It's easy to discuss and talk about, but actually implementing it falls to the players and that's where Carson and Seattle's run game have shined.

"That’s the players," Schottenheimer said. "That’s them buying into the message, buying into what Pete said, buying into what we said as a staff. "

Seattle didn't have a single game in the next 13 weeks where they ran the football fewer than 28 times. They have posted a 9-4 record over that span and earned their way back into the playoffs after missing the postseason for the first time since 2011.

"I’m never going to let myself off the hook for not being able to figure that out so that we could have won the first two games," Carroll said weeks after the slow start.

The Seahawks have the league's top-ranked rushing attack entering the final week of the year, averaging 158.5 yards per game. Carson is now one of just eight running backs in the league to have eclipsed the 1,000-yard barrier through the first 16 weeks of the regular season. 

"I know that when coach Pete mentioned it in the locker room guys were really excited. I think it’s more for Chris, the person, and what he had to overcome last year with the injury and all that stuff. He just runs so hard," Schottenheimer said. "... We were happy for him. That’s hard to do. It’s hard to do in this league. Terrific young man, very soft spoken, but we were excited for him."

The person seemingly least outwardly excited about the accomplishment is Carson himself. Don't misunderstand, Carson had a 1,000-yard season as a goal for himself entering this season. However, he said its a collective effort that the team has achieved their rushing goals this year.

"Of course it's an honor, it's always a blessing to do that," Carson said. "But we've got so many good running backs, they all could have done it. I can't take away getting a thousand yards. That is a goal that I had, so I'm honored and blessed to have it."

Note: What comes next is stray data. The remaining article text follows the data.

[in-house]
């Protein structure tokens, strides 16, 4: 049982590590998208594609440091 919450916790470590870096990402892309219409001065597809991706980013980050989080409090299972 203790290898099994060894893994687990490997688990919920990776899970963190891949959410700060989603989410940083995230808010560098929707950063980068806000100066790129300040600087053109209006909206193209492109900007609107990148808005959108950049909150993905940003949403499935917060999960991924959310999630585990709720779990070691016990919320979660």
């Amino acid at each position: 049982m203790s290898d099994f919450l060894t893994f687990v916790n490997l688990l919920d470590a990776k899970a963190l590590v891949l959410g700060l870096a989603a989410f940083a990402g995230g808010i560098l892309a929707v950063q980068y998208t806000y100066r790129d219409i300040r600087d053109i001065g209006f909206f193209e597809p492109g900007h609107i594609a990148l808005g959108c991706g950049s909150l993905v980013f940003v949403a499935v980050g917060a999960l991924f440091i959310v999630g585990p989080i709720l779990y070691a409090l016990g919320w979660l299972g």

Even if Carson isn't seeking praise for the job he's put in this year, his teammates are readily eager to give it to him anyway.

"Chris Carson has been unbelievable all year. He’s a 1,000 yard rusher now, that’s a huge tribute to the offensive line and what they’ve done," quarterback Russell Wilson said after Sunday's win.

Added left tackle Duane Brown: "Last week he ran over two defenders to get into the end zone and he’s done that time and time again. Even plays where it’s not drawn up and as clean as we’d like it to be, he still makes us right and can make two or three guys miss and get five, six yards. Just a pretty good player (and) he’s a tough runner. Like I said, I think he’s the toughest runner in the league.”

Carson is right. It is a group effort. But that group effort includes as a pretty significant piece of the puzzle. That effort has won over his coaches and teammates just like Lynch did once upon time.

“We just need him to keep being him," Britt said.

Injury Report:

Photo Credit: SEATTLE, WA - DECEMBER 23: Chris Carson #32 of the Seattle Seahawks carries the ball against the Kansas City Chiefs during the fourth quarter of the game at CenturyLink Field on December 23, 2018 in Seattle, Washington. (Photo by Otto Greule Jr/Getty Images)